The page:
3DR, Amazon, DJI and Parrot join up to form the Small UAV Coalition

We've been working on this for a while, but I'm delighted the news is finally out. From USA Today:

Amazon recently banded together with several makers of small unmanned aerial vehicles (UAVs) to create a coalition to speed federal action. And the e-tailer is also buttressing its lobbying efforts on Capitol Hill.

"Amazon Prime Air is participating in several groups ... that share Congress' goal of getting small UAVs flying commercially in the United States safely and soon," said Paul Misener, the company's vice president of global public policy.

Such efforts are needed because the advance of commercial drones covers a swath of federal agencies including the Federal Aviation Administration, which governs airspace, and the Federal Communications Commission, with oversight of communications frequencies drones would use. The White House Office of Science and Technology Policy also has rules in the works regarding privacy.

"This is uncharted territory," says Chris Anderson, co-founder of drone maker 3D Robotics. His firm joined Amazon, DJI Innovations and Parrot in founding the coalition. The group aims to represent commercial uses of drones, establish a code of conduct and educate the public about benefits of the technology, he says.

Amazon's interest "lets people realize how big it can be," Anderson says. "They have a well-established presence in Washington and they were able to kick-start the mechanics of this coalition so we could quickly join and get moving."

Drones are coming. The FAA has estimated that as many as 7,500 small, commercial drones may be in use in the U.S. by 2018, assuming regulations are in place. Globally, drone spending is expected to increase from $6.4 billion this year to $11.5 billion annually a decade from now, as projected by aerospace and defense industry research firm the Teal Group.

Both Amazon and the new coalition have retained Washington, D.C., law firm Akin Gump to assist in lobbying efforts. Already, Amazon is among nearly two dozen other companies that have sought exemptions from the FAA to begin tests with drones that weigh less than 55 pounds and fly below 400 feet.

In its filing to the FAA, Amazon said that so far it has only been able to test its drones inside its Seattle R&D lab or in other countries. Its goal is to get packages to customers in 30 minutes or less via the rotor-powered flying machines. "One day, seeing Amazon Prime Air will be as normal as seeing mail trucks," wrote Amazon's v Misener in the filing.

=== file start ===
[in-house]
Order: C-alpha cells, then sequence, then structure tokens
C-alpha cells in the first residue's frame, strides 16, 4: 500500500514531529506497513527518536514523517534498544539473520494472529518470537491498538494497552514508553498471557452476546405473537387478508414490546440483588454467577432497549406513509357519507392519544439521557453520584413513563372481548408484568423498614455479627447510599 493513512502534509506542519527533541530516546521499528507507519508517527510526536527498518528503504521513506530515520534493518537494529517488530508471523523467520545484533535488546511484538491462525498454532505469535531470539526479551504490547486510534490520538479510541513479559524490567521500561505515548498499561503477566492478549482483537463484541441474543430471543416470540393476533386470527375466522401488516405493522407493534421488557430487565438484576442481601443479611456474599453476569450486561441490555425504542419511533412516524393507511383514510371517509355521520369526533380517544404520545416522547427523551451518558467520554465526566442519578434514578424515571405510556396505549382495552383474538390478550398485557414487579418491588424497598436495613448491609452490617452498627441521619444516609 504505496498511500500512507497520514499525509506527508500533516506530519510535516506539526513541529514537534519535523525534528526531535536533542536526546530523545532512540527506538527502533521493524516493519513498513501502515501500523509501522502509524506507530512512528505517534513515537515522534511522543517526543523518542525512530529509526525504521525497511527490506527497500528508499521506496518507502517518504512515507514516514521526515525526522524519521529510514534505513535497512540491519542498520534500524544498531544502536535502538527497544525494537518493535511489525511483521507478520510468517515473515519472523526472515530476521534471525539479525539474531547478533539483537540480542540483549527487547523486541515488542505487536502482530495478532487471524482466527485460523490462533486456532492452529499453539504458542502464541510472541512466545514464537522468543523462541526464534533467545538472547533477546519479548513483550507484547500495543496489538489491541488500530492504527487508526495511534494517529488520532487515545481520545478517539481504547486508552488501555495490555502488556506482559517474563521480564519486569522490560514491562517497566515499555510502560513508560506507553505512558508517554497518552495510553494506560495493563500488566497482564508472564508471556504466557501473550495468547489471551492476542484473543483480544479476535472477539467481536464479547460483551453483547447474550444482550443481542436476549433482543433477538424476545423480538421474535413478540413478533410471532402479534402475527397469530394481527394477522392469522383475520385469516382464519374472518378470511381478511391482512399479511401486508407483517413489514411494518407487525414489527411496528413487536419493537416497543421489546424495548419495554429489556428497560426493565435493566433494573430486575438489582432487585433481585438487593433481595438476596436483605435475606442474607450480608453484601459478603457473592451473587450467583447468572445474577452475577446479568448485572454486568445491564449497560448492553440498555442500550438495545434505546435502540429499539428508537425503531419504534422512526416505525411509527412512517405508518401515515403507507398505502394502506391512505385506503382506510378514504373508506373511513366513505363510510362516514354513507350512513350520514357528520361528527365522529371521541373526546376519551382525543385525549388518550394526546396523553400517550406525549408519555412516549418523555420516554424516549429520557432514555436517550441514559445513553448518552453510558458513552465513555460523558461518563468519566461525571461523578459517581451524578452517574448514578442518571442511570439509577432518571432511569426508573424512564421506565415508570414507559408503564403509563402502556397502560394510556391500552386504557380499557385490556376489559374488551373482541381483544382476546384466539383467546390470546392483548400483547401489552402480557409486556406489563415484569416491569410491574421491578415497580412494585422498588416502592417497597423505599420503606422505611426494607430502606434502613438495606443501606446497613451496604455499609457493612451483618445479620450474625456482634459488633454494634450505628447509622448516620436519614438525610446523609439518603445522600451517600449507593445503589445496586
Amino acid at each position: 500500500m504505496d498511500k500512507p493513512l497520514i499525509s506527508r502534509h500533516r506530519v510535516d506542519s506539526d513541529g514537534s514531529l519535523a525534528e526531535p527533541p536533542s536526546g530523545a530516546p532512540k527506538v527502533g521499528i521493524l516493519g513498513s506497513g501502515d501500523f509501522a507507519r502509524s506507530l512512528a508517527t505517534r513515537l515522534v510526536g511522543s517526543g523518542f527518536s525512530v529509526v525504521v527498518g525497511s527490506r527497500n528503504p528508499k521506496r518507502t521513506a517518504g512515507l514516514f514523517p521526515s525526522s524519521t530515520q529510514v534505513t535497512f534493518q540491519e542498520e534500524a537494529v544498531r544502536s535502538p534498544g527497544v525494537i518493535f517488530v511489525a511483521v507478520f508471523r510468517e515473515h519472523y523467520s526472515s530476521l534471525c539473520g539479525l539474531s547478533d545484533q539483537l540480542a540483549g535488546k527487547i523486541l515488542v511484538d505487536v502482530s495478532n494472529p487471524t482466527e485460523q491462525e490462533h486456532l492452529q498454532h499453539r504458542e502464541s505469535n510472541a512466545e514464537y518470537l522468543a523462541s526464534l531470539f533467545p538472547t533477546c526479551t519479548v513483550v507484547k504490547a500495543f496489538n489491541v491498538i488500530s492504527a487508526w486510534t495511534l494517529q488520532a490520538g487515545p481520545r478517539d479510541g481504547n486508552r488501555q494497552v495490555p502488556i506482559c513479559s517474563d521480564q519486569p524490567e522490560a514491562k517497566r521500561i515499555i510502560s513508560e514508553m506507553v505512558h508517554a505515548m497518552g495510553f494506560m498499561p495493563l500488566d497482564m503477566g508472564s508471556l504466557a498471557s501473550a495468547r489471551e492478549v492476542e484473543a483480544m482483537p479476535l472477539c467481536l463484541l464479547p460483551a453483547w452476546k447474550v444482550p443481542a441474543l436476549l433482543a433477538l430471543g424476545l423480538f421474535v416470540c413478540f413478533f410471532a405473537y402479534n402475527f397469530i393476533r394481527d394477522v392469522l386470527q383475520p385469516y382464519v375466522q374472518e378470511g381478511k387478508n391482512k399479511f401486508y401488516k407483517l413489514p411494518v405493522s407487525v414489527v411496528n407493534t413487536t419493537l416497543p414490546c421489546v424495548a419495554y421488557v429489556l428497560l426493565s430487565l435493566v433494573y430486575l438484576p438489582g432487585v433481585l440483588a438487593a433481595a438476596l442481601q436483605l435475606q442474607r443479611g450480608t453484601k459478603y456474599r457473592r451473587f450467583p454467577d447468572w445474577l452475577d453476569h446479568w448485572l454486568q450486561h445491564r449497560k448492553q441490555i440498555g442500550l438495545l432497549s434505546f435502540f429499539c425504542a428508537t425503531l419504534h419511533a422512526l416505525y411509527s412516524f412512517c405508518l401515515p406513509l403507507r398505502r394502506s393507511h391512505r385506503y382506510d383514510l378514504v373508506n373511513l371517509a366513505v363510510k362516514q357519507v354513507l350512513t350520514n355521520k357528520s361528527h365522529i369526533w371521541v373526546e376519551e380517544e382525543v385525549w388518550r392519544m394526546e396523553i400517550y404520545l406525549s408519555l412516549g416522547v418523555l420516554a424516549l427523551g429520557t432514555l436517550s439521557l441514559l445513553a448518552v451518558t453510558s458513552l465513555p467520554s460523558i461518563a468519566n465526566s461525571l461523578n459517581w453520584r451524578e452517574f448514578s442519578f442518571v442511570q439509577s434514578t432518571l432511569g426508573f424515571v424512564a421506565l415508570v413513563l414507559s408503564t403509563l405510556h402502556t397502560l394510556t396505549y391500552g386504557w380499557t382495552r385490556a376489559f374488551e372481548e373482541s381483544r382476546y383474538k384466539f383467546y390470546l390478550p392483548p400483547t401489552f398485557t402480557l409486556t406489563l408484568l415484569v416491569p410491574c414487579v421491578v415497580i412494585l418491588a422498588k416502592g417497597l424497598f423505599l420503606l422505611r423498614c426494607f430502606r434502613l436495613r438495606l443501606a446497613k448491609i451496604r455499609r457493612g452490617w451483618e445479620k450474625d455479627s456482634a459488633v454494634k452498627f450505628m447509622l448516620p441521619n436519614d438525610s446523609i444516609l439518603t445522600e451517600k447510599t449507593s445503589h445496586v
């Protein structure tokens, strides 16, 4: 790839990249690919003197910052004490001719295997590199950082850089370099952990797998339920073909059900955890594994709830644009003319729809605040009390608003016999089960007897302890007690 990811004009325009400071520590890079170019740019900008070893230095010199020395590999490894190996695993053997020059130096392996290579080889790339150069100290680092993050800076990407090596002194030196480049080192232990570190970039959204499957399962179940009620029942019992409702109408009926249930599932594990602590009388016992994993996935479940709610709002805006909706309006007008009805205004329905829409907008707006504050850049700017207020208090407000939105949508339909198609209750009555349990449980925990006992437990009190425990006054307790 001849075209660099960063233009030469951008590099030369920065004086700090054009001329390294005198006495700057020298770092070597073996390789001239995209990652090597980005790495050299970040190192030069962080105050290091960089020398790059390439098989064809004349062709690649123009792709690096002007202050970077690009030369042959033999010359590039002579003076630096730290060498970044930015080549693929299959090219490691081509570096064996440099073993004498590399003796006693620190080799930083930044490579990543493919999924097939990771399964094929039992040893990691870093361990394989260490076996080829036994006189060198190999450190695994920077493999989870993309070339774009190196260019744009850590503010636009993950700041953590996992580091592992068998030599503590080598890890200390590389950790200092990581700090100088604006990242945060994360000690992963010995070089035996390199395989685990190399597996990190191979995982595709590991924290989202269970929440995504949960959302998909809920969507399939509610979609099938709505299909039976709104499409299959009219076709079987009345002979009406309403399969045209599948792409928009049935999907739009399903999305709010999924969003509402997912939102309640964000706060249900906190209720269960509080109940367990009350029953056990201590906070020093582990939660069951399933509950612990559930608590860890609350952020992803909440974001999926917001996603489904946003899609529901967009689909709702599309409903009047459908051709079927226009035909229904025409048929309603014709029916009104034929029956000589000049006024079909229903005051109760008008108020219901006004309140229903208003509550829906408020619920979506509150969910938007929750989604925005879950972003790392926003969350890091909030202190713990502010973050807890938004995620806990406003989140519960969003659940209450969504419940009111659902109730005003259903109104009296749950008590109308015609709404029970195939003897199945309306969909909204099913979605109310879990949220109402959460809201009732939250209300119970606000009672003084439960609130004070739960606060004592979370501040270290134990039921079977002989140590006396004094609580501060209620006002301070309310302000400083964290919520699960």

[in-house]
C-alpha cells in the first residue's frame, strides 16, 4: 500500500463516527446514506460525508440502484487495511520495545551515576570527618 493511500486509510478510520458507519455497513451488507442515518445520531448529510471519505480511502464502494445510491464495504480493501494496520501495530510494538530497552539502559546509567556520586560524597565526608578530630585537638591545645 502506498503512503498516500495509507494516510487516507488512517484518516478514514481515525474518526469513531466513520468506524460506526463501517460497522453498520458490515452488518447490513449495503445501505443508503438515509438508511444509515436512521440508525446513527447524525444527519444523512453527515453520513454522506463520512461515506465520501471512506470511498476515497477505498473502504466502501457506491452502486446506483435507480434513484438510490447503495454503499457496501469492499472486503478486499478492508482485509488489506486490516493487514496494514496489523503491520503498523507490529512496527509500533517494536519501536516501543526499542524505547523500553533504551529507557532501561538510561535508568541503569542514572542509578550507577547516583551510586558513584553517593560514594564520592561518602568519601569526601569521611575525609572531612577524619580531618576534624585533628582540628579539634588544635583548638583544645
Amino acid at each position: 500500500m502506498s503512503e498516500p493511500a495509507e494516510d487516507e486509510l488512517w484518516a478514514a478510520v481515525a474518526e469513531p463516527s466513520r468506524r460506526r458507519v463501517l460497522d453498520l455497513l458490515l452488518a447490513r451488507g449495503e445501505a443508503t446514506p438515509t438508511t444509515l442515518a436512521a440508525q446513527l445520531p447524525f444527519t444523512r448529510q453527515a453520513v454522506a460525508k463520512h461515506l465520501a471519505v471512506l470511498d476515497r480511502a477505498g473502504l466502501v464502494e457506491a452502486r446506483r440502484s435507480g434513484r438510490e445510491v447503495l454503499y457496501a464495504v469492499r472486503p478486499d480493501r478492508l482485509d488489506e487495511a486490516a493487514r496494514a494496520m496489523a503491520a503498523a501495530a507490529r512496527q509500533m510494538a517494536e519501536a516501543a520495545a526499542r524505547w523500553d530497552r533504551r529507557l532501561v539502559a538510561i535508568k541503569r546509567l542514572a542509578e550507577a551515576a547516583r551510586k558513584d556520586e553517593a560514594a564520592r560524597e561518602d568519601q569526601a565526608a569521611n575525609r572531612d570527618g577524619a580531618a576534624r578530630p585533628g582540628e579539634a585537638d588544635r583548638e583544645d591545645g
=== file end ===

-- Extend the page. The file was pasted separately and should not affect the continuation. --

The FAA is determining the best way to respond to Amazon's petition, said FAA spokesman Les Dorr.

Drone potential goes far beyond package delivery into such things as providing wireless broadband Internet in the Third World and monitoring areas where endangered species are hunted.

"A number of companies are looking at getting into philanthropic purposes," says Michael Drobac, one of the lobbyists at Akin Gump working on the issues. "They're also looking at recreational uses, mapping and aerial photography — the possibilities are limitless."

Regulatory support for testing and deployment will help businesses harness the potential and help unlock the job-creation potential of the technology, said Ben Gielow, general counsel for the Association for Unmanned Vehicle Systems International, a non-profit technology advocacy group.

Amazon has hired Gielow, who will leave the Arlington, Va.-based association next month to join Amazon's Prime Air public policy group.

Congress has charged the FAA with developing rules to test and integrate dronesinto the airspace. But a report that Transportation Department Inspector General Calvin Scovel delivered to Congress in February said the FAA will unlikely meet a September 2015 deadline set by Congress.

Companies need a "safe sandbox" to begin testing applications, Anderson says.

Eventually, drones could be a boon to law enforcement and public safety, helping assess crime situations and natural disasters such as fires, Akin Gump's Drobac said.

And, yes, drones will help with the more mundane functions. "I envision a world where I walk outside and one drone delivers diapers for my children and another shows up with my pizza," he said. "I have a vision of the world that is very good."

Views: 3844


Admin
Comment by Thomas J Coyle III on August 17, 2014 at 7:12am

Sounds great, Chris:-)